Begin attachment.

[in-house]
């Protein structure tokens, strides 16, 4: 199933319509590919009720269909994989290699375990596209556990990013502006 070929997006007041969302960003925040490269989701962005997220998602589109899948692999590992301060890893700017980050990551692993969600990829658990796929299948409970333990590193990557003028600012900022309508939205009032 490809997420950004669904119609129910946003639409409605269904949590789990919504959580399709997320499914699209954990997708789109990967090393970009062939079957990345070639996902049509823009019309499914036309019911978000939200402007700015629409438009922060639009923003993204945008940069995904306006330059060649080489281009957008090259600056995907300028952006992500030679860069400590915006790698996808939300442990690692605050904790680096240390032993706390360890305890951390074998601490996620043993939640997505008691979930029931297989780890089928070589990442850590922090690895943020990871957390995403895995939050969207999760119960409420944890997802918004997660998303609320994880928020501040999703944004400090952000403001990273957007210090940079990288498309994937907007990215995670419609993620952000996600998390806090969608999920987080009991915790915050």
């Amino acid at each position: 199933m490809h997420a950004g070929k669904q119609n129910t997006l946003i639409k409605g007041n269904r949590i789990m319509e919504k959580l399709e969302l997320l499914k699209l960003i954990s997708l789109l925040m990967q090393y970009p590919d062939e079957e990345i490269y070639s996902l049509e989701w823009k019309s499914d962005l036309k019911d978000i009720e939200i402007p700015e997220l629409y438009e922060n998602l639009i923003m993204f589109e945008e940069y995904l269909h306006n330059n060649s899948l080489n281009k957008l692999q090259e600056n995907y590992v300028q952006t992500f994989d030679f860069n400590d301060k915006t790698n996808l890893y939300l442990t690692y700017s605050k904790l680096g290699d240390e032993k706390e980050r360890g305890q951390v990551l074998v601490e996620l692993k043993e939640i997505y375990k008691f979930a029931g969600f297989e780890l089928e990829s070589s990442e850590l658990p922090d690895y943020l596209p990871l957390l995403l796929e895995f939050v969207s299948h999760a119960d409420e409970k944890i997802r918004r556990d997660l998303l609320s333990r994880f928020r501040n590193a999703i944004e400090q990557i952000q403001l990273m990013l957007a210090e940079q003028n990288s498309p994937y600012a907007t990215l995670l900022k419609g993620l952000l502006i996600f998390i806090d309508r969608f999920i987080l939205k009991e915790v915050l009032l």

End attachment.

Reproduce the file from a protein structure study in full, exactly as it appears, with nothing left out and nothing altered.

[in-house]
């Protein structure tokens, strides 16, 4: 199933319509590919009720269909994989290699375990596209556990990013502006 070929997006007041969302960003925040490269989701962005997220998602589109899948692999590992301060890893700017980050990551692993969600990829658990796929299948409970333990590193990557003028600012900022309508939205009032 490809997420950004669904119609129910946003639409409605269904949590789990919504959580399709997320499914699209954990997708789109990967090393970009062939079957990345070639996902049509823009019309499914036309019911978000939200402007700015629409438009922060639009923003993204945008940069995904306006330059060649080489281009957008090259600056995907300028952006992500030679860069400590915006790698996808939300442990690692605050904790680096240390032993706390360890305890951390074998601490996620043993939640997505008691979930029931297989780890089928070589990442850590922090690895943020990871957390995403895995939050969207999760119960409420944890997802918004997660998303609320994880928020501040999703944004400090952000403001990273957007210090940079990288498309994937907007990215995670419609993620952000996600998390806090969608999920987080009991915790915050």
């Amino acid at each position: 199933m490809h997420a950004g070929k669904q119609n129910t997006l946003i639409k409605g007041n269904r949590i789990m319509e919504k959580l399709e969302l997320l499914k699209l960003i954990s997708l789109l925040m990967q090393y970009p590919d062939e079957e990345i490269y070639s996902l049509e989701w823009k019309s499914d962005l036309k019911d978000i009720e939200i402007p700015e997220l629409y438009e922060n998602l639009i923003m993204f589109e945008e940069y995904l269909h306006n330059n060649s899948l080489n281009k957008l692999q090259e600056n995907y590992v300028q952006t992500f994989d030679f860069n400590d301060k915006t790698n996808l890893y939300l442990t690692y700017s605050k904790l680096g290699d240390e032993k706390e980050r360890g305890q951390v990551l074998v601490e996620l692993k043993e939640i997505y375990k008691f979930a029931g969600f297989e780890l089928e990829s070589s990442e850590l658990p922090d690895y943020l596209p990871l957390l995403l796929e895995f939050v969207s299948h999760a119960d409420e409970k944890i997802r918004r556990d997660l998303l609320s333990r994880f928020r501040n590193a999703i944004e400090q990557i952000q403001l990273m990013l957007a210090e940079q003028n990288s498309p994937y600012a907007t990215l995670l900022k419609g993620l952000l502006i996600f998390i806090d309508r969608f999920i987080l939205k009991e915790v915050l009032l």